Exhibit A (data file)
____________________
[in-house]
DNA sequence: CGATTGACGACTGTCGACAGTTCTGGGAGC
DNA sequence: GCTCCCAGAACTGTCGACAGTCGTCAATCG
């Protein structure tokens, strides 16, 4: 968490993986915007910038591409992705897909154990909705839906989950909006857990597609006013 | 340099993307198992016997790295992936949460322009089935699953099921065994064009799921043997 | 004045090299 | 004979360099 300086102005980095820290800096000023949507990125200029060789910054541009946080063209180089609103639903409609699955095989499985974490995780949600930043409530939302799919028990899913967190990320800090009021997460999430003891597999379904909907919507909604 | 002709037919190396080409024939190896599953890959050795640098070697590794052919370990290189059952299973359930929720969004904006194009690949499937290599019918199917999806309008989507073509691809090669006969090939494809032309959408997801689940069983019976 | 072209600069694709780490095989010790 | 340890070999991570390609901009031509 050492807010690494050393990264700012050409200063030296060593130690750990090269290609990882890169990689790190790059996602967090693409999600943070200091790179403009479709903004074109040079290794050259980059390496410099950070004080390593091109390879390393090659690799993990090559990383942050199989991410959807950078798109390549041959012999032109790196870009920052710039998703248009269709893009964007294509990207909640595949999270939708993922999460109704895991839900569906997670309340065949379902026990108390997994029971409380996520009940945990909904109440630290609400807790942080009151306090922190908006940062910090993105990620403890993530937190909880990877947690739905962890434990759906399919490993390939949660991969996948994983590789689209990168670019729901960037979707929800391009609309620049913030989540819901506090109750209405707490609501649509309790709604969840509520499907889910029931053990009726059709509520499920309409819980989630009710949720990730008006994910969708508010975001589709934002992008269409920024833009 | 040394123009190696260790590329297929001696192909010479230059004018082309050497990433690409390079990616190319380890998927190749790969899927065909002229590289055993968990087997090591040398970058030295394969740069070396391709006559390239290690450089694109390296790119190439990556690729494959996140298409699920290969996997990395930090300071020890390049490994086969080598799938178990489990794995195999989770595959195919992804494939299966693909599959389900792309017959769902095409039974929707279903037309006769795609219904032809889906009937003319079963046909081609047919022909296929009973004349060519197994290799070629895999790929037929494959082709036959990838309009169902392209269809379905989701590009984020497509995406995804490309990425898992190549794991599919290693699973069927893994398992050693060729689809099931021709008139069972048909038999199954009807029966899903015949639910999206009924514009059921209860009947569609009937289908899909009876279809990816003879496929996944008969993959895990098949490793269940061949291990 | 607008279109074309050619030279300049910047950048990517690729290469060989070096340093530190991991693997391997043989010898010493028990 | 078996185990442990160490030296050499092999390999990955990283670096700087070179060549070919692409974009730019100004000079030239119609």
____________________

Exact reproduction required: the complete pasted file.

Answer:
[in-house]
DNA sequence: CGATTGACGACTGTCGACAGTTCTGGGAGC
DNA sequence: GCTCCCAGAACTGTCGACAGTCGTCAATCG
């Protein structure tokens, strides 16, 4: 968490993986915007910038591409992705897909154990909705839906989950909006857990597609006013 | 340099993307198992016997790295992936949460322009089935699953099921065994064009799921043997 | 004045090299 | 004979360099 300086102005980095820290800096000023949507990125200029060789910054541009946080063209180089609103639903409609699955095989499985974490995780949600930043409530939302799919028990899913967190990320800090009021997460999430003891597999379904909907919507909604 | 002709037919190396080409024939190896599953890959050795640098070697590794052919370990290189059952299973359930929720969004904006194009690949499937290599019918199917999806309008989507073509691809090669006969090939494809032309959408997801689940069983019976 | 072209600069694709780490095989010790 | 340890070999991570390609901009031509 050492807010690494050393990264700012050409200063030296060593130690750990090269290609990882890169990689790190790059996602967090693409999600943070200091790179403009479709903004074109040079290794050259980059390496410099950070004080390593091109390879390393090659690799993990090559990383942050199989991410959807950078798109390549041959012999032109790196870009920052710039998703248009269709893009964007294509990207909640595949999270939708993922999460109704895991839900569906997670309340065949379902026990108390997994029971409380996520009940945990909904109440630290609400807790942080009151306090922190908006940062910090993105990620403890993530937190909880990877947690739905962890434990759906399919490993390939949660991969996948994983590789689209990168670019729901960037979707929800391009609309620049913030989540819901506090109750209405707490609501649509309790709604969840509520499907889910029931053990009726059709509520499920309409819980989630009710949720990730008006994910969708508010975001589709934002992008269409920024833009 | 040394123009190696260790590329297929001696192909010479230059004018082309050497990433690409390079990616190319380890998927190749790969899927065909002229590289055993968990087997090591040398970058030295394969740069070396391709006559390239290690450089694109390296790119190439990556690729494959996140298409699920290969996997990395930090300071020890390049490994086969080598799938178990489990794995195999989770595959195919992804494939299966693909599959389900792309017959769902095409039974929707279903037309006769795609219904032809889906009937003319079963046909081609047919022909296929009973004349060519197994290799070629895999790929037929494959082709036959990838309009169902392209269809379905989701590009984020497509995406995804490309990425898992190549794991599919290693699973069927893994398992050693060729689809099931021709008139069972048909038999199954009807029966899903015949639910999206009924514009059921209860009947569609009937289908899909009876279809990816003879496929996944008969993959895990098949490793269940061949291990 | 607008279109074309050619030279300049910047950048990517690729290469060989070096340093530190991991693997391997043989010898010493028990 | 078996185990442990160490030296050499092999390999990955990283670096700087070179060549070919692409974009730019100004000079030239119609």